A Clock For All TimeS

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By Broc Sears, MFA

There are mornings when I wake up and honestly don’t know what day it is. Luckily I am at a point in my life where I can still move my watch or cell phone to a distance where the date and day of the week are recognizable.

But others find keeping track of time frustrating. For them, retirement has blended weekdays into weekends and the impact of age, memory loss, or irregular sleeping cycles have taken simple time references away. The good news is that tools for these users are surfacing every day.

Oversized timepieces have been around for decades but in recent years companies have developed large-format digital displays that present the time, date, day, time of day and more.

I thought that such a clock would help an elderly family member who has recently wrestled with confusion in sleep cycles, keeping track of days and medications times. My Internet searches included the terms “dementia,” “memory loss,” and “impaired vision” clocks. After sifting through results and reading reviews, my choice was the Day Clock by American Lifetime I found on sale at Amazon.com for $54.99.

The clock rests easily on a dresser or countertop and takes up little space if hung on the wall. The display area is nearly 7” x 5” and has bright, backlit white lettering on a black background that can be seen easily from 10 to 15 feet away.

What I like:

  • The clock displays words like pre-dawn, morning, afternoon, evening, etc.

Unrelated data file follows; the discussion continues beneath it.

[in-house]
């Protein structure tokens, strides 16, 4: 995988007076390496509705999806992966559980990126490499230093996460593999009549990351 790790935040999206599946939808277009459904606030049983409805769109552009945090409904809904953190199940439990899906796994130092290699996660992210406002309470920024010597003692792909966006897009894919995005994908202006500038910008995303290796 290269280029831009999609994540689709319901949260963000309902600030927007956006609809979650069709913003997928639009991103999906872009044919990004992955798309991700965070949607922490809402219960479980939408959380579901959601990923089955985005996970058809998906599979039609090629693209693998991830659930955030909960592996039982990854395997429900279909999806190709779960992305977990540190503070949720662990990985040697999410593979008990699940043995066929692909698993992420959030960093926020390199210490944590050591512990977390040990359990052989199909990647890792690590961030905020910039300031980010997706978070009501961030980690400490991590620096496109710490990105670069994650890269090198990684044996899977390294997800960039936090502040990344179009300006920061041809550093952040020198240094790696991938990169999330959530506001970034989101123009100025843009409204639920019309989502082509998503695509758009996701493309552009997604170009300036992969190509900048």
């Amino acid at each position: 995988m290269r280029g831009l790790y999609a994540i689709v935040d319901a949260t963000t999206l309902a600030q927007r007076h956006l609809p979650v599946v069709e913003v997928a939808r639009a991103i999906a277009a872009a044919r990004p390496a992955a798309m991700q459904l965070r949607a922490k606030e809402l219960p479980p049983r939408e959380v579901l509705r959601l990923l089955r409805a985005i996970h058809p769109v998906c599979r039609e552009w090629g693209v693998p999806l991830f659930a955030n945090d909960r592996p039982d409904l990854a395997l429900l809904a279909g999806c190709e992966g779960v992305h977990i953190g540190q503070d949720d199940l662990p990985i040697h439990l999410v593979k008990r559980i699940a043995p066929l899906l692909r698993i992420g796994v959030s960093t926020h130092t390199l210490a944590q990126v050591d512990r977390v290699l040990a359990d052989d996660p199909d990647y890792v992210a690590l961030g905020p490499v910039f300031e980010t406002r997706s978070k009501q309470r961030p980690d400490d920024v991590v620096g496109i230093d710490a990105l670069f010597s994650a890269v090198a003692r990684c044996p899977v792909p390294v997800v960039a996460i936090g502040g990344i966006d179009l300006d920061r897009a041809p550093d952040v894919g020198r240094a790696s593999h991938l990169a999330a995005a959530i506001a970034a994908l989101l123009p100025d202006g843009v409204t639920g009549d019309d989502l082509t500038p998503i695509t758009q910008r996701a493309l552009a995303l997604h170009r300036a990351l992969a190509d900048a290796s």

• Five alarms can be set to also display messages like “Take your morning medicine.”
  • After a power failure, a battery backup will automatically reset the clock to the correct time.
  • The display can be set to dim in the evening while the user sleeps.
  • Several different languages can be displayed.

What I don’t like:

  • The battery does not keep the display on during a power failure.
  • The clock needs to be set up by someone comfortable with navigating onscreen menus.
  • Someone has to set the clock when time “springs” forward or “falls” back.
  • The printed instructions can be confusing.

I am sure that my observations as the buyer are helpful, but the best recommendation for this useful timepiece is that our family member has found the clock useful, misses none of his medication times and has a higher confidence level and better attitude than before.

Broc Sears is a strategic communication instructor in the Bob Schieffer College of Communication at Texas Christian University.

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